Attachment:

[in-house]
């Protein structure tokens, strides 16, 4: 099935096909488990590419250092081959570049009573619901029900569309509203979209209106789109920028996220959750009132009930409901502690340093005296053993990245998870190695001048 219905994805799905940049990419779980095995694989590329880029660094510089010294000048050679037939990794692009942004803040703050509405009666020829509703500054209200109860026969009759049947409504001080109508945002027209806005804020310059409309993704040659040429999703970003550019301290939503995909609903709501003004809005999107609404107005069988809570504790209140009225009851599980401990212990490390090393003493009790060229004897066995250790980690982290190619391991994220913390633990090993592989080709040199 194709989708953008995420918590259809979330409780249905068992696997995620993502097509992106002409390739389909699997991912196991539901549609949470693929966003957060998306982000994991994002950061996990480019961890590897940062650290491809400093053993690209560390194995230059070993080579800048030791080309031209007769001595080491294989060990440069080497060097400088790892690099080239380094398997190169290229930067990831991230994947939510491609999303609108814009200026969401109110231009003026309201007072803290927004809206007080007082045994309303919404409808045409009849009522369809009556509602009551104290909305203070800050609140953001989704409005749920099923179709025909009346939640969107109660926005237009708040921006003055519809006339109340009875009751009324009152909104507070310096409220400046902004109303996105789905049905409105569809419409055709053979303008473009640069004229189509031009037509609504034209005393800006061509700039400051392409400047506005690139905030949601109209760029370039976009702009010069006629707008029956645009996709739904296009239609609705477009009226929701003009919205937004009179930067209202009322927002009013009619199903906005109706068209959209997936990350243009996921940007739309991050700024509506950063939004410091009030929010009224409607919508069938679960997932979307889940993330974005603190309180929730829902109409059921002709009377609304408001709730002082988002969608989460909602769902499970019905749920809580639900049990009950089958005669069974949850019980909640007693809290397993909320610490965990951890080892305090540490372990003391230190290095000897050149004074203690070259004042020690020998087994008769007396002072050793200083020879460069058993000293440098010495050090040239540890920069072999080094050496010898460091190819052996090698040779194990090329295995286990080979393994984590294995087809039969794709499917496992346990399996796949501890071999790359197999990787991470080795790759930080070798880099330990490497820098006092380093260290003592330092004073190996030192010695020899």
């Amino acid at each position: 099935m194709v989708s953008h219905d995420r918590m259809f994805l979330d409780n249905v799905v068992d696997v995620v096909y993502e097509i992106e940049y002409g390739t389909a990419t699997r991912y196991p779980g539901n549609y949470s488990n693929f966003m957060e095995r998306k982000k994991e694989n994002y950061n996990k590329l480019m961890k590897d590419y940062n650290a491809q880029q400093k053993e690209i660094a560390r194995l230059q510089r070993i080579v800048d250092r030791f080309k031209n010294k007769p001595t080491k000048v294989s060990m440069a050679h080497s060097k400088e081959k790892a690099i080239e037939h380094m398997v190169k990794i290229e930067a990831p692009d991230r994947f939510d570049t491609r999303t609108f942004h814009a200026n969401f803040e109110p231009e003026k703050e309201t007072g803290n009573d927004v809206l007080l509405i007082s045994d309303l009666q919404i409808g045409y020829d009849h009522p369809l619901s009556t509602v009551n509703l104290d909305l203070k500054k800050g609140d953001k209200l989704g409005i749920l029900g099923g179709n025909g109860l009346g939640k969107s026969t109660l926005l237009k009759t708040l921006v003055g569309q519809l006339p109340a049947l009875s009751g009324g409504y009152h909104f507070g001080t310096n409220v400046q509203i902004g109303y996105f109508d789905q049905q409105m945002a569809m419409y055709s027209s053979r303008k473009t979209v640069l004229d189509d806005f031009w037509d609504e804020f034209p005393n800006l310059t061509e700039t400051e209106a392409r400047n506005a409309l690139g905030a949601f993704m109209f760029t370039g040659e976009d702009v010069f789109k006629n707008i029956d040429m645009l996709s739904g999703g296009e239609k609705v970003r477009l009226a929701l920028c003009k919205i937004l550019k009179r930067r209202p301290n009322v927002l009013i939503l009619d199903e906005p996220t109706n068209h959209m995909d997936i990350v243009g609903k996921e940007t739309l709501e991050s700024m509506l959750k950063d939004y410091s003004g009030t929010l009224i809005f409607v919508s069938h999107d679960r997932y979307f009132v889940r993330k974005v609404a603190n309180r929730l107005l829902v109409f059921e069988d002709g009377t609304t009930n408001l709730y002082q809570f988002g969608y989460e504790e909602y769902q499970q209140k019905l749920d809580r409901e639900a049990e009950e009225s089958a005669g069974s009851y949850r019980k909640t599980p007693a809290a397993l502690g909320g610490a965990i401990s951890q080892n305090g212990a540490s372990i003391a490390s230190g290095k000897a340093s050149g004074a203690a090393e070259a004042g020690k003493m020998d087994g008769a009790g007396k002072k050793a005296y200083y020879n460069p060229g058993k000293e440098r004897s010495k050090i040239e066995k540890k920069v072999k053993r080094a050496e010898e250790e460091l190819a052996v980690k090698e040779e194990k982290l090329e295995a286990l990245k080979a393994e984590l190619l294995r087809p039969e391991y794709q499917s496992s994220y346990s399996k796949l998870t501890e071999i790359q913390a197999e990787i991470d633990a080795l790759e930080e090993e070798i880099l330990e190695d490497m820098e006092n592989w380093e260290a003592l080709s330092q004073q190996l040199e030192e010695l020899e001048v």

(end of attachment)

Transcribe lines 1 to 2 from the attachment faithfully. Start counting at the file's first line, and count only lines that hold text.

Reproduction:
[in-house]
């Protein structure tokens, strides 16, 4: 099935096909488990590419250092081959570049009573619901029900569309509203979209209106789109920028996220959750009132009930409901502690340093005296053993990245998870190695001048 219905994805799905940049990419779980095995694989590329880029660094510089010294000048050679037939990794692009942004803040703050509405009666020829509703500054209200109860026969009759049947409504001080109508945002027209806005804020310059409309993704040659040429999703970003550019301290939503995909609903709501003004809005999107609404107005069988809570504790209140009225009851599980401990212990490390090393003493009790060229004897066995250790980690982290190619391991994220913390633990090993592989080709040199 194709989708953008995420918590259809979330409780249905068992696997995620993502097509992106002409390739389909699997991912196991539901549609949470693929966003957060998306982000994991994002950061996990480019961890590897940062650290491809400093053993690209560390194995230059070993080579800048030791080309031209007769001595080491294989060990440069080497060097400088790892690099080239380094398997190169290229930067990831991230994947939510491609999303609108814009200026969401109110231009003026309201007072803290927004809206007080007082045994309303919404409808045409009849009522369809009556509602009551104290909305203070800050609140953001989704409005749920099923179709025909009346939640969107109660926005237009708040921006003055519809006339109340009875009751009324009152909104507070310096409220400046902004109303996105789905049905409105569809419409055709053979303008473009640069004229189509031009037509609504034209005393800006061509700039400051392409400047506005690139905030949601109209760029370039976009702009010069006629707008029956645009996709739904296009239609609705477009009226929701003009919205937004009179930067209202009322927002009013009619199903906005109706068209959209997936990350243009996921940007739309991050700024509506950063939004410091009030929010009224409607919508069938679960997932979307889940993330974005603190309180929730829902109409059921002709009377609304408001709730002082988002969608989460909602769902499970019905749920809580639900049990009950089958005669069974949850019980909640007693809290397993909320610490965990951890080892305090540490372990003391230190290095000897050149004074203690070259004042020690020998087994008769007396002072050793200083020879460069058993000293440098010495050090040239540890920069072999080094050496010898460091190819052996090698040779194990090329295995286990080979393994984590294995087809039969794709499917496992346990399996796949501890071999790359197999990787991470080795790759930080070798880099330990490497820098006092380093260290003592330092004073190996030192010695020899």